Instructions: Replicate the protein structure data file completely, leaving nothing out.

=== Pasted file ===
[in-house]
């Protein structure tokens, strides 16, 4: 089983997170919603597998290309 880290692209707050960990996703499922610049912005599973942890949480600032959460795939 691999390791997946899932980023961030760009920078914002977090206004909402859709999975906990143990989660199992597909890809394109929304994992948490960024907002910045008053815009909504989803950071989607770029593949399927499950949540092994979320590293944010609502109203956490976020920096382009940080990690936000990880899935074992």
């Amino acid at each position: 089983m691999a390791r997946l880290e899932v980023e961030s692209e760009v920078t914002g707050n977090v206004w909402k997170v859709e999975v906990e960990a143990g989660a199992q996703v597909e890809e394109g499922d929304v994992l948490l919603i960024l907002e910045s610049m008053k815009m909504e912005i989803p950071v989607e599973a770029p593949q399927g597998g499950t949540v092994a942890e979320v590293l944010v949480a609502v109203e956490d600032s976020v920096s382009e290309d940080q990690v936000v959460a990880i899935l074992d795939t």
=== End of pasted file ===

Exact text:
[in-house]
């Protein structure tokens, strides 16, 4: 089983997170919603597998290309 880290692209707050960990996703499922610049912005599973942890949480600032959460795939 691999390791997946899932980023961030760009920078914002977090206004909402859709999975906990143990989660199992597909890809394109929304994992948490960024907002910045008053815009909504989803950071989607770029593949399927499950949540092994979320590293944010609502109203956490976020920096382009940080990690936000990880899935074992």
């Amino acid at each position: 089983m691999a390791r997946l880290e899932v980023e961030s692209e760009v920078t914002g707050n977090v206004w909402k997170v859709e999975v906990e960990a143990g989660a199992q996703v597909e890809e394109g499922d929304v994992l948490l919603i960024l907002e910045s610049m008053k815009m909504e912005i989803p950071v989607e599973a770029p593949q399927g597998g499950t949540v092994a942890e979320v590293l944010v949480a609502v109203e956490d600032s976020v920096s382009e290309d940080q990690v936000v959460a990880i899935l074992d795939t």